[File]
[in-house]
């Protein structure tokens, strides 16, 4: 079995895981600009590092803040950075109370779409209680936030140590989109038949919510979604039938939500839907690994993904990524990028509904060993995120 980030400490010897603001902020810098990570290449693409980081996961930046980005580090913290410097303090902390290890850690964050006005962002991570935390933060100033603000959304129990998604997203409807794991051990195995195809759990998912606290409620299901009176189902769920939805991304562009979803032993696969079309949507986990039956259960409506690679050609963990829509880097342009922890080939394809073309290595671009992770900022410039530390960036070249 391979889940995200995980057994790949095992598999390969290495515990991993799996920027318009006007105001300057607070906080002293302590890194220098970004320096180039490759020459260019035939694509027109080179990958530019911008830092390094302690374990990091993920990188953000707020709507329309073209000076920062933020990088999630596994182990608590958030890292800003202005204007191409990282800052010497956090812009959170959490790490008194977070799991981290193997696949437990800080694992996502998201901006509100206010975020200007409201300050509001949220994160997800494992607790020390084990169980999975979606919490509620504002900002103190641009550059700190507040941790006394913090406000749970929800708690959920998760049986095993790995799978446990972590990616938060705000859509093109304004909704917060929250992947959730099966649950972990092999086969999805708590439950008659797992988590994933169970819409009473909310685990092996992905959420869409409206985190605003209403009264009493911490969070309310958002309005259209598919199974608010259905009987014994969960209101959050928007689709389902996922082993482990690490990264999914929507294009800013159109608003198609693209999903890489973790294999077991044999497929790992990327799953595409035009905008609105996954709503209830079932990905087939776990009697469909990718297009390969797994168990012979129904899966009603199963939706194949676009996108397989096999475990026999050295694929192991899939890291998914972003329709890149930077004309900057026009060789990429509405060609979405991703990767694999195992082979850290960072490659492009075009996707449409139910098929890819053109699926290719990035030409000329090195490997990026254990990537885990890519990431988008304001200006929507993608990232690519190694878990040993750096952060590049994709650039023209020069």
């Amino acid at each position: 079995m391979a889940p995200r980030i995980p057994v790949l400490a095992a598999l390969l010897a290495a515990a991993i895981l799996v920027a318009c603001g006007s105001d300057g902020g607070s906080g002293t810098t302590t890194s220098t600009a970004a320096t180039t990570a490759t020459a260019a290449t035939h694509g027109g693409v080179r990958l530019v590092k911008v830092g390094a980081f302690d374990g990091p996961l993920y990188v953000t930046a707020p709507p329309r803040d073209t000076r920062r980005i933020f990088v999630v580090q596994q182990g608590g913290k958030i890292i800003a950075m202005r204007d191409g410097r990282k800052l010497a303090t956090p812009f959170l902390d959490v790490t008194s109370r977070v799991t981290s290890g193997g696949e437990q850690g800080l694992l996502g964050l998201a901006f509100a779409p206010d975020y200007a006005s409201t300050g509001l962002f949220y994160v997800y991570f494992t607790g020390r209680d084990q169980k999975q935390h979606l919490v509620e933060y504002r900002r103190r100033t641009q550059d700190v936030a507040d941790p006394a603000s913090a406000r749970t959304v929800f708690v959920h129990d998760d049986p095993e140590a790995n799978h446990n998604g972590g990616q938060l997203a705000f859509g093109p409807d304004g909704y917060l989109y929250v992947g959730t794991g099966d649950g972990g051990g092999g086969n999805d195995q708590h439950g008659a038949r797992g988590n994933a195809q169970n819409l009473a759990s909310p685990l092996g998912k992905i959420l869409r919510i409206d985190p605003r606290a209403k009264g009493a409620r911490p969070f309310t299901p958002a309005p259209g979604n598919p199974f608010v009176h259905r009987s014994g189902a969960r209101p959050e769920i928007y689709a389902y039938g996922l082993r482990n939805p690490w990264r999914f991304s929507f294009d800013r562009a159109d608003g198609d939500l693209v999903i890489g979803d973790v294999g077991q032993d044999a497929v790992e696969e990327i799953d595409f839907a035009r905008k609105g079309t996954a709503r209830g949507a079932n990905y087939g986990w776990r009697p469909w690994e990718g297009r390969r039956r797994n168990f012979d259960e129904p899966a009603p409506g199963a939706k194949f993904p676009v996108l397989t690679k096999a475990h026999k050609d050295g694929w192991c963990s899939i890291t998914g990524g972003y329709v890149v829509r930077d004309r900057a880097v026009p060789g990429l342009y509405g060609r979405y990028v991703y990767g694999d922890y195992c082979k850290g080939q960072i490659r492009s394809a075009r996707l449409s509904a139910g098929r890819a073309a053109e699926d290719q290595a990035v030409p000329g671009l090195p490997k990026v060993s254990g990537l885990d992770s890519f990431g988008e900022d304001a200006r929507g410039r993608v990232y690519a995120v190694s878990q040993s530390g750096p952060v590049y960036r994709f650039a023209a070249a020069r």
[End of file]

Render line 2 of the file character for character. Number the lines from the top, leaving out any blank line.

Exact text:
């Protein structure tokens, strides 16, 4: 079995895981600009590092803040950075109370779409209680936030140590989109038949919510979604039938939500839907690994993904990524990028509904060993995120 980030400490010897603001902020810098990570290449693409980081996961930046980005580090913290410097303090902390290890850690964050006005962002991570935390933060100033603000959304129990998604997203409807794991051990195995195809759990998912606290409620299901009176189902769920939805991304562009979803032993696969079309949507986990039956259960409506690679050609963990829509880097342009922890080939394809073309290595671009992770900022410039530390960036070249 391979889940995200995980057994790949095992598999390969290495515990991993799996920027318009006007105001300057607070906080002293302590890194220098970004320096180039490759020459260019035939694509027109080179990958530019911008830092390094302690374990990091993920990188953000707020709507329309073209000076920062933020990088999630596994182990608590958030890292800003202005204007191409990282800052010497956090812009959170959490790490008194977070799991981290193997696949437990800080694992996502998201901006509100206010975020200007409201300050509001949220994160997800494992607790020390084990169980999975979606919490509620504002900002103190641009550059700190507040941790006394913090406000749970929800708690959920998760049986095993790995799978446990972590990616938060705000859509093109304004909704917060929250992947959730099966649950972990092999086969999805708590439950008659797992988590994933169970819409009473909310685990092996992905959420869409409206985190605003209403009264009493911490969070309310958002309005259209598919199974608010259905009987014994969960209101959050928007689709389902996922082993482990690490990264999914929507294009800013159109608003198609693209999903890489973790294999077991044999497929790992990327799953595409035009905008609105996954709503209830079932990905087939776990009697469909990718297009390969797994168990012979129904899966009603199963939706194949676009996108397989096999475990026999050295694929192991899939890291998914972003329709890149930077004309900057026009060789990429509405060609979405991703990767694999195992082979850290960072490659492009075009996707449409139910098929890819053109699926290719990035030409000329090195490997990026254990990537885990890519990431988008304001200006929507993608990232690519190694878990040993750096952060590049994709650039023209020069």